India-Uzbekistan ties depend on developing direct connectivity
The time has come for more air corridors between the two countries and the region of ‘Stans’, both for passenger and cargo flights, to be set up. New Delhi is working towards cutting through the existing speed breakers towards a win-win relationship.
A much awaited interface between India and Uzbekistan took place on Monday. Both nations co-chaired the first National Coordination Committee. On the table were important issues of mutual bi-lateral interest such as Line of Credit (LoC) projects, trade and investments.
The long and short term aim is for India to further and deepen bonds with Uzbekistan in the area of strategic relations but, more importantly, the focus will be on uplifting the hitherto rationed bilateral returns in the spheres of trade and investment by the government of India which, at last analysis, stands at a modest $300 million.
The importance of the five ‘Stans’
Uzbekistan makes up a family of the five ‘Stans” – Kazakhstan, Tajikistan, Turkmenistan and Kyrgyzstan – and these nations are crucial to India in terms of presenting a potentially big market for Indian exports. In return, New Delhi benefits through raw materials as well as oil, gas and uranium. But the lion’s share of this comes from engagement with Kazakhstan due to its oil exports.
But Uzbekistan is the perfect candidate nation that could benefit from its cooperation with India – pharmaceuticals and medical tourism being cases in point – and it would behove both nations to further their ties of engagement. Ties between New Delhi and Tashkent have existed for centuries and not just because Babur, the architect of the Mughal Dynasty arrived in India from Uzbekistan.
Despite a previously rather subdued foreign policy strategy outlined by earlier governments the government of prime minister Narendra Modi has correctly assessed the enormous commercial and strategic opportunities of Central Asia.
New Delhi’s statement of intent
India has already made a statement of intent to its Uzbekistani counterparts. Investments in pharmaceuticals, amusement parks, automobile components, the hospitality industry, including a Joint Centre for Information Technology was set up in 2006 and upgraded in 2014. Furthermore, an IT Park was established in Tashkent and inaugurated in July last year.
The potential to engage across the entire region is of immense benefit both for India and its partners and the key push would be for New Delhi to now strive for greater direct connectivity with Tashkent.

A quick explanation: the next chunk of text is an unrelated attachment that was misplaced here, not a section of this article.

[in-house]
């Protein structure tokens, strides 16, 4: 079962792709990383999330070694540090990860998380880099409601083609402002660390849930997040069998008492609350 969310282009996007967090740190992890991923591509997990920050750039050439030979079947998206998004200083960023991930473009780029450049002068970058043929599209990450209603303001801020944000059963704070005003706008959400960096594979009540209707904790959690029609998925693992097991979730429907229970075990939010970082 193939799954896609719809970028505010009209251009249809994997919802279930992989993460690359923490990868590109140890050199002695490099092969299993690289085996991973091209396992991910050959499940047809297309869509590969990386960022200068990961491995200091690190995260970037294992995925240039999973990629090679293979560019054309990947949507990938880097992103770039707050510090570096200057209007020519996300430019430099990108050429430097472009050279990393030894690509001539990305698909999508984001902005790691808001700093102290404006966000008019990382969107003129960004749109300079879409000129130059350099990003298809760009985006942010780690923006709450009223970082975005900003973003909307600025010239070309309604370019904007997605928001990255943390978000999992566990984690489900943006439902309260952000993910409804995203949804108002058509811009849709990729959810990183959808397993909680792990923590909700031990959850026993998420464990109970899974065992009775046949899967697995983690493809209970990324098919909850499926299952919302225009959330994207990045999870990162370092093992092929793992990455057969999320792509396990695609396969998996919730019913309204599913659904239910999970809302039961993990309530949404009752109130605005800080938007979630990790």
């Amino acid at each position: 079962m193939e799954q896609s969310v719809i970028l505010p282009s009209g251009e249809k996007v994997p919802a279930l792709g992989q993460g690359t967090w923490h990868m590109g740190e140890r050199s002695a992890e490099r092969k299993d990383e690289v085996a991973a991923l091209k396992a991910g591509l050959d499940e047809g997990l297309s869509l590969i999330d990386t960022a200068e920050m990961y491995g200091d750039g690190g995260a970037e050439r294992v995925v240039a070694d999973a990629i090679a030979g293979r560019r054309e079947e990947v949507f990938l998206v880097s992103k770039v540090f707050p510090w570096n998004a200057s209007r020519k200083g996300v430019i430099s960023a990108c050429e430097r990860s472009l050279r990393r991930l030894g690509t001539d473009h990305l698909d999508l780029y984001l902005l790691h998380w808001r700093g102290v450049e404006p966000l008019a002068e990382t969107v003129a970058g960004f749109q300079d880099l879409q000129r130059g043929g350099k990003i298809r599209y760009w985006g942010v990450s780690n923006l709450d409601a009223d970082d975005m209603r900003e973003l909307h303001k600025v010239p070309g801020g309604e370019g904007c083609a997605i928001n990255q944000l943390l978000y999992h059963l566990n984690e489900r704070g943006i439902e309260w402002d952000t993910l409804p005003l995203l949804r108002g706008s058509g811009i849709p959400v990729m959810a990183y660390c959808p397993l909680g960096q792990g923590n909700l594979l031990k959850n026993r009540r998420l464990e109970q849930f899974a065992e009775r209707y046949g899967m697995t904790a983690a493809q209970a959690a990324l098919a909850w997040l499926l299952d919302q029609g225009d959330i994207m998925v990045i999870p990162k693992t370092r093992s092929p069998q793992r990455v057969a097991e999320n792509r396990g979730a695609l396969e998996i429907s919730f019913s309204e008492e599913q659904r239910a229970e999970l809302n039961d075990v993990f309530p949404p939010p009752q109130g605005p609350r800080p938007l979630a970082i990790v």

The time has come for air corridors between the two countries and the entire region, both for passenger and cargo flights and New Delhi is slowly, but steadily, working towards cutting through the logistical clutter. If Uzbekistan reciprocates then the result would throw the doors open for a conspicuous improvement in trade and commerce on a win-win basis.
The concept of pushing for direct air connectivity – the land and sea routes present its own set of complications given current geo-political dynamics between New Delhi and certain nations that come in the way of geography – is the preferred way forward.
A great potential exists
This was confirmed by India’s external affairs minister Subramanian Jayshankar when he hosted the India Central Asia Business Council this February to gauge the benefits of setting up ‘air corridors’ between India and the five Central Asian nations including Uzbekistan. “There is the challenge of lack of efficient overland connectivity… (But) clearly, a great potential exists in enhancing trade and economic engagement between India and Central Asia,” the Indian Foreign Minister had said then.
Ties between Tashkent and New Delhi visibly improved after Narendra Modi’s visit to the five ‘Stans’ in July 2018. The signing of an agreement with Uzbekistan for the supply of 2,000 tonnes of uranium to feed its nuclear reactors – similar to a pact with Kazakhstan – was an important takeaway for New Delhi who also scripted a mutual acceptable strategy for combating terrorism.
The time has now come for Uzbekistan and the other nations around the region to recognize India’s reliability as a responsible trade and geo-strategic partner. Direct engagement is the need of the hour. New Delhi’s track record speaks for itself. It is based on the fundamental of mutual respect and an abiding principle of recognising every nation’s sovereignty. The locks to the doors, that have hitherto been partially opened, can be undone with the process of direct connectivity being established. The sky is clearly the limit.